A file descriptor is removed from an interest list only after all the file descriptors referring to the underlying open file description have been closed. This means that even after a file descriptor that is part of an interest list has been closed, events may be reported for that file descriptor if other file descriptors referring to the same underlying file description remain open. To prevent this happening, the file descriptor must be explicitly removed from the interest list (using epoll_ctl(2) EPOLL_CTL_DEL) before it is duplicated. Alternatively, the application must ensure that all file descriptors are closed (which may be difficult if file descriptors were duplicated behind the scenes by library functions that used dup(2) or fork(2)).

  • If more than one event occurs between epoll_wait(2) calls, are they combined or reported separately?

    They will be combined.

  • Does an operation on a file descriptor affect the already collected but not yet reported events?

    You can do two operations on an existing file descriptor. Remove would be meaningless for this case. Modify will reread available I/O.

  • Do I need to continuously read/write a file descriptor until EAGAIN when using the EPOLLET flag (edge-triggered behavior)?

    Receiving an event from epoll_wait(2) should suggest to you that such file descriptor is ready for the requested I/O operation. You must consider it ready until the next (nonblocking) read/write yields EAGAIN. When and how you will use the file descriptor is entirely up to you.

    For packet/token-oriented files (e.g., datagram socket, terminal in canonical mode), the only way to detect the end of the read/write I/O space is to continue to read/write until EAGAIN.

    For stream-oriented files (e.g., pipe, FIFO, stream socket), the condition that the read/write I/O space is exhausted can also be detected by checking the amount of data read from / written to the target file descriptor. For example, if you call read(2) by asking to read a certain amount of data and read(2) returns a lower number of bytes, you can be sure of having exhausted the read I/O space for the file descriptor. The same is true when writing using write(2). (Avoid this latter technique if you cannot guarantee that the monitored file descriptor always refers to a stream-oriented file.)

Possible pitfalls and ways to avoid them

  • Starvation (edge-triggered)

    If there is a large amount of I/O space, it is possible that by trying to drain it the other files will not get processed causing starvation. (This problem is not specific to epoll.)

    The solution is to maintain a ready list and mark the file descriptor as ready in its associated data structure, thereby allowing the application to remember which files need to be processed but still round robin amongst all the ready files. This also supports ignoring subsequent events you receive for file descriptors that are already ready.

  • If using an event cache...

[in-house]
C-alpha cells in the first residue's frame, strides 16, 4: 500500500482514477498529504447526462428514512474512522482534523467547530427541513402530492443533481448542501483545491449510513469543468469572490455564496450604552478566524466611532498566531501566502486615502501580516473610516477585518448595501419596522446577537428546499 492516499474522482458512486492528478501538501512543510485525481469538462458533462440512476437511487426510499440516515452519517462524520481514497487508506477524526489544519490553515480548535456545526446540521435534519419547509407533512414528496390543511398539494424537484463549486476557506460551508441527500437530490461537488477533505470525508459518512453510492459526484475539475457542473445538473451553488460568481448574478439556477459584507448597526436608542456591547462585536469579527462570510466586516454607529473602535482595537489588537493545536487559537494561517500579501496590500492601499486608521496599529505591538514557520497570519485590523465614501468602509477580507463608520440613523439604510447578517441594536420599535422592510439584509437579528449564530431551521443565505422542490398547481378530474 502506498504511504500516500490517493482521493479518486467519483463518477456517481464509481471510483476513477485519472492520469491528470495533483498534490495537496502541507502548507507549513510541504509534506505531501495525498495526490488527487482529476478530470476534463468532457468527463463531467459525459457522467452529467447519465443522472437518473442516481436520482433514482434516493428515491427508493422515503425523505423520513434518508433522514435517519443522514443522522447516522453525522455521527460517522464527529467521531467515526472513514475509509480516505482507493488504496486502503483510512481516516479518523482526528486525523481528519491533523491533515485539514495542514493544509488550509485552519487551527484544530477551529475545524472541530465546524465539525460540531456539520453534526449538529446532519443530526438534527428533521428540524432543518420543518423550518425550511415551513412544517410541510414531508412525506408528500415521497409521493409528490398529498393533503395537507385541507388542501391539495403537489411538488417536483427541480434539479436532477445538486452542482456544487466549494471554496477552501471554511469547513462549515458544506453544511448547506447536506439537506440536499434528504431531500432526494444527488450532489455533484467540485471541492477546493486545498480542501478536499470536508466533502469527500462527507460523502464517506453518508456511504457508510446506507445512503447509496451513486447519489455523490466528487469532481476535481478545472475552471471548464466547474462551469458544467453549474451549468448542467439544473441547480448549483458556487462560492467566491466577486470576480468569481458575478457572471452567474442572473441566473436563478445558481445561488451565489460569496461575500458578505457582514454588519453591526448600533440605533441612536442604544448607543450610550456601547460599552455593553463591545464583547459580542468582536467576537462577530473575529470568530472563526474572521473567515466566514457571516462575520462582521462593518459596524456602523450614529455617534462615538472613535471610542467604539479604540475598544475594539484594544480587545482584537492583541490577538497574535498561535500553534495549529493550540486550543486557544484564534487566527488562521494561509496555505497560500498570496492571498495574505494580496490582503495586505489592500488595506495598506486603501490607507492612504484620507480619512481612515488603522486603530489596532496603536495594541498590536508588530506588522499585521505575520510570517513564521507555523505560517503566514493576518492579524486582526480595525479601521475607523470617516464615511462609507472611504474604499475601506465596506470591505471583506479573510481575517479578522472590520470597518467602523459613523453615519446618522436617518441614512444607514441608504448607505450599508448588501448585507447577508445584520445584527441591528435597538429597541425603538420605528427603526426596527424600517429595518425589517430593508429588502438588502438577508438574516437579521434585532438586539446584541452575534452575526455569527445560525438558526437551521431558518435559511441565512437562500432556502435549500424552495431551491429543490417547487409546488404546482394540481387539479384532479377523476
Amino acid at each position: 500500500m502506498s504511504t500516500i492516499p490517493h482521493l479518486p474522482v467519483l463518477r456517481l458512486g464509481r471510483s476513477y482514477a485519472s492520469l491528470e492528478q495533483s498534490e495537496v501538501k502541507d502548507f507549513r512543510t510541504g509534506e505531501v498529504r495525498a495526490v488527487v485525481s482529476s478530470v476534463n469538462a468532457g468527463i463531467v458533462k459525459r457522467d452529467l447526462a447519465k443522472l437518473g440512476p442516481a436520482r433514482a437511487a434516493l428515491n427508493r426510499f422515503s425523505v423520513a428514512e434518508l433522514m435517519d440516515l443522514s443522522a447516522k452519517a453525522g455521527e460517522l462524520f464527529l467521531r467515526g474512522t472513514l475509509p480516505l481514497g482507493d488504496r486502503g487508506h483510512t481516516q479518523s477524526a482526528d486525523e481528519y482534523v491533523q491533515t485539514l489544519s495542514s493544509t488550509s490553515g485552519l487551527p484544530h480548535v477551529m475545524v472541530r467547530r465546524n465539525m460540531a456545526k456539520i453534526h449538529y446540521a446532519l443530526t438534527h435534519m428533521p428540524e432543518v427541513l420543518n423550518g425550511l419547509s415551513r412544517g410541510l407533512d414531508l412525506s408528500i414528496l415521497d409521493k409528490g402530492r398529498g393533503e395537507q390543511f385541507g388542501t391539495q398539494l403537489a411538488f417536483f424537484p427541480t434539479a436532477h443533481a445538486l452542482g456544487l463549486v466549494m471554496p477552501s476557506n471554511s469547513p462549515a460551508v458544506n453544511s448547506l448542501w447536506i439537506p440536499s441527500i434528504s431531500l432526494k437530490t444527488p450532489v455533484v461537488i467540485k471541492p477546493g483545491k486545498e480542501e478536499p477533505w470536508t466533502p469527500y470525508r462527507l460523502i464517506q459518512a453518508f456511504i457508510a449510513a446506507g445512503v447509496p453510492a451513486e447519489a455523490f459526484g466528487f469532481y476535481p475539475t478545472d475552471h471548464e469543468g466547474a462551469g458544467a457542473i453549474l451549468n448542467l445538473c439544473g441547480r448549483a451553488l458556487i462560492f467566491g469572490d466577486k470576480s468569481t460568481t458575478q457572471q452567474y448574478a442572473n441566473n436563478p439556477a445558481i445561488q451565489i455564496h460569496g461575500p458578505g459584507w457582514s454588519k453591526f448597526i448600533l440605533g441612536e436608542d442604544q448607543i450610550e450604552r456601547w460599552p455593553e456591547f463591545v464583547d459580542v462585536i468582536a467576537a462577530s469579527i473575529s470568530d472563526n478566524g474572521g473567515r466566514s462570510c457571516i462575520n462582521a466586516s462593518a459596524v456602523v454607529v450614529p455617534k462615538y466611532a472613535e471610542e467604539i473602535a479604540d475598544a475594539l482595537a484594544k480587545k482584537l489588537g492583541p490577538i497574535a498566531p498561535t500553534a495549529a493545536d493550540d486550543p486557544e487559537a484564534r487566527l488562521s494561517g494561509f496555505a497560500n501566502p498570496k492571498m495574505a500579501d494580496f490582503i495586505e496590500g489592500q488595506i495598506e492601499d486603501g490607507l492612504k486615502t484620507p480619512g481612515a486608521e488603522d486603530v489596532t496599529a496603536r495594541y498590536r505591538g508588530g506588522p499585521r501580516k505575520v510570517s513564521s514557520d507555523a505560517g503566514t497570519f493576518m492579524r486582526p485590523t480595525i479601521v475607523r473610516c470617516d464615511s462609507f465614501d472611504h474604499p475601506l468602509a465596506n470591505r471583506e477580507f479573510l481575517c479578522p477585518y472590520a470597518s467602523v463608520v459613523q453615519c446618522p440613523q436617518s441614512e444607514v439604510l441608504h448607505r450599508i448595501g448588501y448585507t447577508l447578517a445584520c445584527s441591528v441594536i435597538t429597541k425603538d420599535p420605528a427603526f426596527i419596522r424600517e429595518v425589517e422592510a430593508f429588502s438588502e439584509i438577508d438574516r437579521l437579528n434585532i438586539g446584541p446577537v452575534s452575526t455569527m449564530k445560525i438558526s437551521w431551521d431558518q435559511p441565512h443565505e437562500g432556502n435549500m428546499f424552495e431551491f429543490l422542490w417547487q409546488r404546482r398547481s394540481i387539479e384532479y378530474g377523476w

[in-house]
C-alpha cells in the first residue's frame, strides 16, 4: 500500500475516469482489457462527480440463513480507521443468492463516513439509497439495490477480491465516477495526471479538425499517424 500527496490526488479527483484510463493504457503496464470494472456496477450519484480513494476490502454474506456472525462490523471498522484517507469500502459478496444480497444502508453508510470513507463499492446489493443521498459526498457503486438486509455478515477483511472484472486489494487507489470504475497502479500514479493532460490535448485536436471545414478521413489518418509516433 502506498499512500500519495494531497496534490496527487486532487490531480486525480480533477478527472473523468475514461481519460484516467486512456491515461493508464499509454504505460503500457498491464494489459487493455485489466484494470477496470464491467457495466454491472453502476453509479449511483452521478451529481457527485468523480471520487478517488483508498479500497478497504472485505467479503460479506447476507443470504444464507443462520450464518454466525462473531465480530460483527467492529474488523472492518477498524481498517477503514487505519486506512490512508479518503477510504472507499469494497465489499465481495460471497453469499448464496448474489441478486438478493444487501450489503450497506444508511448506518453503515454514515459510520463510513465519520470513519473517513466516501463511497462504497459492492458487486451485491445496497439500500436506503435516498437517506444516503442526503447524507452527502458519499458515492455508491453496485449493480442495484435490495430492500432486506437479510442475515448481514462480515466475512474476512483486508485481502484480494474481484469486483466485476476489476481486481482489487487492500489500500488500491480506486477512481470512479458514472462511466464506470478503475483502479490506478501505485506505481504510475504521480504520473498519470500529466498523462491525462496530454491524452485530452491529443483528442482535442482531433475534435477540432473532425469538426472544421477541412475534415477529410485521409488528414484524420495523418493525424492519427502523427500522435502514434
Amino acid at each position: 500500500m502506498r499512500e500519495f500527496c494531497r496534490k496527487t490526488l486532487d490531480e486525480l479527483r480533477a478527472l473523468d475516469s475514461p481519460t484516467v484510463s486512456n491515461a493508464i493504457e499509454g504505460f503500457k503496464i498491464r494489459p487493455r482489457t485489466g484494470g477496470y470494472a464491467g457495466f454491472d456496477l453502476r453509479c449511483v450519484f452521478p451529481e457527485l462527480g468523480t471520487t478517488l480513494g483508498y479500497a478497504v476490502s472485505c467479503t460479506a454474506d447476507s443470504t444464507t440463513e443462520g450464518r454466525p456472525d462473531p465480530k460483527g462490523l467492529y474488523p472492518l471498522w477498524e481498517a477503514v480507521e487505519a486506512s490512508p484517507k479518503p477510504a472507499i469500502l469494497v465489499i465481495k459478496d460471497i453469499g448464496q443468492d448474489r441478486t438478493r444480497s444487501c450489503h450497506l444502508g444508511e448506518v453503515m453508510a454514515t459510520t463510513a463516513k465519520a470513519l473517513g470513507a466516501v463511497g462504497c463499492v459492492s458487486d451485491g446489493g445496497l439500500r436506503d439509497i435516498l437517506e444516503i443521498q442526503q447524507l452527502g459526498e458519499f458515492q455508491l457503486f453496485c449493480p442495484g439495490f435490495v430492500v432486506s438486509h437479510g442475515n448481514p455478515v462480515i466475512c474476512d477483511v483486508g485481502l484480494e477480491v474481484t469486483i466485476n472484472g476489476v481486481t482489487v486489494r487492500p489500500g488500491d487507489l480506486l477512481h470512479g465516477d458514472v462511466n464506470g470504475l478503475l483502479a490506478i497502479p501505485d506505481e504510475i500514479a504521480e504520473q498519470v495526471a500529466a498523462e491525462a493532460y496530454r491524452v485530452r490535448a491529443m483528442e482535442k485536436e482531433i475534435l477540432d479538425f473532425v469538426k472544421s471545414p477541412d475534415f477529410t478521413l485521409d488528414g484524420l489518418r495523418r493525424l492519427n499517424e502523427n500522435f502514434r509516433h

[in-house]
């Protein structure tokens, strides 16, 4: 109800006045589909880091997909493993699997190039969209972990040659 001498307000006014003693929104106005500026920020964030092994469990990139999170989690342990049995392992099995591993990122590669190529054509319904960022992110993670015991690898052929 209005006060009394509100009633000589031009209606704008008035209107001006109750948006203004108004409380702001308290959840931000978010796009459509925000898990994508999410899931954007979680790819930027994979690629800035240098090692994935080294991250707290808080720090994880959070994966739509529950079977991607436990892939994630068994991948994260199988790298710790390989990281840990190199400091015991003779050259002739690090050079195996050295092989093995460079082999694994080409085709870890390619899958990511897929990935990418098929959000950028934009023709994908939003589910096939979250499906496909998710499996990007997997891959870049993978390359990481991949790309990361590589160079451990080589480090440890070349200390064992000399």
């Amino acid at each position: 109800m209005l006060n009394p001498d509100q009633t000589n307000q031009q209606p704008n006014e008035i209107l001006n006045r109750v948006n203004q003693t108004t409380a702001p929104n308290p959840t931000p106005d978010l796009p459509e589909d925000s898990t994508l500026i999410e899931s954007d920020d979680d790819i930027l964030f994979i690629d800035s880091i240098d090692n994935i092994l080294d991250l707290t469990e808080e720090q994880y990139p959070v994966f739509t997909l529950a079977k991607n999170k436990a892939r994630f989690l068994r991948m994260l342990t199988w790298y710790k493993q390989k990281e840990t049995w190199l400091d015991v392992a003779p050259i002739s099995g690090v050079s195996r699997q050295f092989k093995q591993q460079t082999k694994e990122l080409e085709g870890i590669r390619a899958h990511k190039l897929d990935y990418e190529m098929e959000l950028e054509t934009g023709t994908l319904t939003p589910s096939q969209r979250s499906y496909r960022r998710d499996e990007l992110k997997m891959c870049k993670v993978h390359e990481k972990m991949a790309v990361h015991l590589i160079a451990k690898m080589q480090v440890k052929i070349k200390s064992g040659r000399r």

If you use an event cache or store all the file descriptors returned from epoll_wait(2), then make sure to provide a way to mark its closure dynamically (i.e., caused by a previous event's processing). Suppose you receive 100 events from epoll_wait(2), and in event #47 a condition causes event #13 to be closed. If you remove the structure and close(2) the file descriptor for event #13, then your event cache might still say there are events waiting for that file descriptor causing confusion.

    One solution for this is to call, during the processing of event 47, epoll_ctl(EPOLL_CTL_DEL) to delete file descriptor 13 and close(2), then mark its associated data structure as removed and link it to a cleanup list. If you find another event for file descriptor 13 in your batch processing, you will discover the file descriptor had been previously removed and there will be no confusion.


Some other systems provide similar mechanisms; for example, FreeBSD has kqueue, and Solaris has /dev/poll.




Linux 2.5.44. glibc 2.3.2.


The set of file descriptors that is being monitored via an epoll file descriptor can be viewed via the entry for the epoll file descriptor in the process's /proc/pid/fdinfo directory. See proc(5) for further details.

The kcmp(2) KCMP_EPOLL_TFD operation can be used to test whether a file descriptor is present in an epoll instance.

See Also

epoll_create(2), epoll_create1(2), epoll_ctl(2), epoll_wait(2), ioctl_eventpoll(2), poll(2), select(2)

Referenced By

accept(2), axfer-transfer(1), capabilities(7), epoll_create(2), epoll_ctl(2), epoll_wait(2), ev(3), eventfd(2), fanotify(7), fi_poll(3), futex(2), haproxy(1), inotify(7), ioctl_eventpoll(2), io_uring_enter(2), kcmp(2), mq_overview(7), open(2), perf_event_open(2), perfmonctl(2), pidfd_open(2), pipe(7), poll(2), proc_pid_fdinfo(5), proc_sys_fs(5), recv(2), sd-event(3), sd_event_add_io(3), sd_event_get_fd(3), seccomp_unotify(2), select(2), select_tut(2), signalfd(2), socket(7), systemd.exec(5), timerfd_create(2), udp(7), userfaultfd(2).

2024-06-12 Linux man-pages 6.9.1